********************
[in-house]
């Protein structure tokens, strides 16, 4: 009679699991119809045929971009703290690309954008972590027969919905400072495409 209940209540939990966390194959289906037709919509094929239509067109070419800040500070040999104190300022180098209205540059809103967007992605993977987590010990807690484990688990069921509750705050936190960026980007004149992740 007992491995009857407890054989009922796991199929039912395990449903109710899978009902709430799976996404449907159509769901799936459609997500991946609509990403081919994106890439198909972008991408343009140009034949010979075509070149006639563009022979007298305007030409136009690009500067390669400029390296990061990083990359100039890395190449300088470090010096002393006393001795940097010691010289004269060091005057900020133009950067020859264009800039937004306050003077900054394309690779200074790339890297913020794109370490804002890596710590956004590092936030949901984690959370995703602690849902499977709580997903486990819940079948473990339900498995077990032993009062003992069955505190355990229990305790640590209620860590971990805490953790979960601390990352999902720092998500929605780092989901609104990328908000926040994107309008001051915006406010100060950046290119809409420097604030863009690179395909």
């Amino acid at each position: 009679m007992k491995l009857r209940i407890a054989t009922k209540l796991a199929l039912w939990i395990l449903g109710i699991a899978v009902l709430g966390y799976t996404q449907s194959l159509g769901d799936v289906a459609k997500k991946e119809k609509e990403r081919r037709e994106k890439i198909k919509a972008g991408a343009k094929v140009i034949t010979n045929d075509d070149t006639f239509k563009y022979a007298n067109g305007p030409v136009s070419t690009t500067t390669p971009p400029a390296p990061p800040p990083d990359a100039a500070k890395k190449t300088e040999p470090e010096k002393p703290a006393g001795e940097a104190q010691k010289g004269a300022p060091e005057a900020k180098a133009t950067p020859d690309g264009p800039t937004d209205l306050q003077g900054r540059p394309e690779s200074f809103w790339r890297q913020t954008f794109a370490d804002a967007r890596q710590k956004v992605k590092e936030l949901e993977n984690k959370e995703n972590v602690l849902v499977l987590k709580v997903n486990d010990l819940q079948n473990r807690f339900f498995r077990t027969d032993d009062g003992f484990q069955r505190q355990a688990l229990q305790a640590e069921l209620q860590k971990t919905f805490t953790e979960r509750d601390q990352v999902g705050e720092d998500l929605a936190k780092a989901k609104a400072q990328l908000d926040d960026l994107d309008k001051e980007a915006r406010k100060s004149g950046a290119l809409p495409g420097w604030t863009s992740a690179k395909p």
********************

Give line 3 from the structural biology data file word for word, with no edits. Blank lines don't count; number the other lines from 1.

């Amino acid at each position: 009679m007992k491995l009857r209940i407890a054989t009922k209540l796991a199929l039912w939990i395990l449903g109710i699991a899978v009902l709430g966390y799976t996404q449907s194959l159509g769901d799936v289906a459609k997500k991946e119809k609509e990403r081919r037709e994106k890439i198909k919509a972008g991408a343009k094929v140009i034949t010979n045929d075509d070149t006639f239509k563009y022979a007298n067109g305007p030409v136009s070419t690009t500067t390669p971009p400029a390296p990061p800040p990083d990359a100039a500070k890395k190449t300088e040999p470090e010096k002393p703290a006393g001795e940097a104190q010691k010289g004269a300022p060091e005057a900020k180098a133009t950067p020859d690309g264009p800039t937004d209205l306050q003077g900054r540059p394309e690779s200074f809103w790339r890297q913020t954008f794109a370490d804002a967007r890596q710590k956004v992605k590092e936030l949901e993977n984690k959370e995703n972590v602690l849902v499977l987590k709580v997903n486990d010990l819940q079948n473990r807690f339900f498995r077990t027969d032993d009062g003992f484990q069955r505190q355990a688990l229990q305790a640590e069921l209620q860590k971990t919905f805490t953790e979960r509750d601390q990352v999902g705050e720092d998500l929605a936190k780092a989901k609104a400072q990328l908000d926040d960026l994107d309008k001051e980007a915006r406010k100060s004149g950046a290119l809409p495409g420097w604030t863009s992740a690179k395909p």